AUTHOR: Tom Peery
PUBLISHER: Unengineered Encounters
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Although this book reads more like a novel about one man's journey, mine, my intent is to encourage you--whether you are a man or woman--to have a fulfilling life.
At seventy years of age, I now understand why what makes me a man is as much about how I pay attention to the journey as where I end up. I invite you to consider letting some of my situations be subjects of discussing your life with someone you love.
So, what made this man? My father taught me how, with logic and by being "right." "Cool heads prevail" was his mantra. He wanted me to be like him: provide for my family by getting an engineering degree at the same college as him, then devoting myself to an engineering career in one corporation. He believed and acted like men were the superior gender.
Though I admired my father, I resented his tactics and iron-fisted rule. Then I grew up unconsciously copying him in nearly every way. Once I left home, I even treated him as a competitor rather than a mentor, and worked for one of his company’s competitors rather than joining his. I wanted to rise higher in my hierarchy than he had in his, and on my own, thank you.
For the first half of my life, I served my upper management to benefit my career, without ever disagreeing with them. I could create stalemates with opposing factions, or criticize another man for a single belief he carried. I was competing for power, wealth and status. Now, having crossed mid-life, I don't like those very aspects of many male leaders today.
My challenge was to bring balance to my life having started as a workaholic. I speak openly about how much of my redirection after I retired early came from unengineered--unplanned--encounters. One of those encounters that came during my career was meeting a woman I considered my equal. Then Dad developed Alzheimer's and needed my help. I retired earlier than I’d ever intended, without a plan.
My son, Tristan, asked me a question on the eve of his twenty-first birthday . He wondered aloud: "Tomorrow, I'll be old enough to buy booze and go to strip joints, so, Dad, what makes a man?" That conversation prompted me to more deeply consider my own past life and the choices I had made.
After reading different men’s remarks on the subject, I knew I couldn't respond for every man, but only for myself. It took me sixteen years.
Now, still learning about life and balancing, I don't think I will ever say, "Okay, I'm there, this is what made me a man." What I can tell my son, and my daughter Katherine, is how I came to include relationships and my spiritual and emotional lives in my equation. May my story encourage you to be more open with those you care about.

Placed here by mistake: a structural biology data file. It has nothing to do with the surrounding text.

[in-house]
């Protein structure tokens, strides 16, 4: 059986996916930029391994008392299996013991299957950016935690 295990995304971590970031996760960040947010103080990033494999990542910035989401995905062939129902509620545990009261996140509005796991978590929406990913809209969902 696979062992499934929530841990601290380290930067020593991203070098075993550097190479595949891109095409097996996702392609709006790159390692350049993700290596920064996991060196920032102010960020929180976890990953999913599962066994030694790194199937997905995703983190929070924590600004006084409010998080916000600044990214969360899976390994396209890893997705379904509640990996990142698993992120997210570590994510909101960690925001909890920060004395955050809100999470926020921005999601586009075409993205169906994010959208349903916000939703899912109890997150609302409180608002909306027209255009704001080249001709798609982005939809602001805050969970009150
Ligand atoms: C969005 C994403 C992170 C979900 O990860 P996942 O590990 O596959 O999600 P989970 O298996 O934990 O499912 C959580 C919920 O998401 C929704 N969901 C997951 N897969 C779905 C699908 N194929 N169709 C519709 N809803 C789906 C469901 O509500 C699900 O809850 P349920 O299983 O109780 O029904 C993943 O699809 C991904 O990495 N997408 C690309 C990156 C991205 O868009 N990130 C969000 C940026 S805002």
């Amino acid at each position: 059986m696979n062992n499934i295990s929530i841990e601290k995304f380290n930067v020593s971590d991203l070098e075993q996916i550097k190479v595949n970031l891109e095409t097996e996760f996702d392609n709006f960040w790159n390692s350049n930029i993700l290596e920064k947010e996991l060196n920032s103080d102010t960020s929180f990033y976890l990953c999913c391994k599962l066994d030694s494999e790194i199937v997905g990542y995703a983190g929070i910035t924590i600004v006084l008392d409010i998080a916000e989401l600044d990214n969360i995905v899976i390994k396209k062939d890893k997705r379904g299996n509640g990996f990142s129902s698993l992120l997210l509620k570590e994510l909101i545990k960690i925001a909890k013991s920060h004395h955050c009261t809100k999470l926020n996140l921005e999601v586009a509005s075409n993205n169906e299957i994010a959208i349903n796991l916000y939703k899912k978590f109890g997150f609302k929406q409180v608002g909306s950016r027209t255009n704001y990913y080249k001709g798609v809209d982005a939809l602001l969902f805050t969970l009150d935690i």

--- Tom Peery
Excerpts from the Book
(Age 18-21, College years at a small, all-male engineering school, whose sports teams were the “Miners.”)
Later that year at a home football game, a fraternity upperclassman and I practiced being rambling wrecks. It was a cold, bleak winter day, and our team was playing against a coed university’s team. At half-time, I went for hot drinks at our stadium’s only concession stand with Rich, who at 175 pounds was an NCAA wrestling champion—which is to say he was a tough guy.
Our football field was outdoors, at ground level and small, with wooden bleachers painted grey on both sidelines. The opposing student sections faced each other across the field on one end. The only snack bar on the grounds was centered under the Mines-side stands. As Rich and I approached it, with him on my left, coming toward us through the heavy crowd was an attractive, curvaceous, blonde cheerleader from the visiting team. From the moment we saw her, we both silently admired her face and her tight cream-colored sweater with a matching, knee-length pleated skirt. She was quite a contrast to Mines’ cheering squad of raunchy guys or, for that matter, anyone we saw all week on campus.
Taking her first sip from a large-sized cup of coffee, she was out in front of their other cheerleaders, who waited for their drinks. About a head shorter than us, she passed by on Rich’s side, her perfume wafting into our faces, her perfectly made-up eyes focused straight ahead. Rich stopped, grabbed my left elbow and rotated me a hundred and eighty degrees around him as he turned to his left. We were then walking directly behind her, with Rich on her left. I looked at him with a “what?” expression. He leaned over, whispered that we should try to capture this cheerleader, and described how we could do it. Sounded good to me.
Our hot drinks forgotten, Rich and I parted slightly and at the same time stepped forward on either side of her. In one motion, we each slid our hand that was nearest her, thumb up, between her body and upper arm just underneath her armpit, gripped her arm, and lifted her up off her feet. It happened so fast she didn’t even drop the cup of coffee she was holding in her right hand.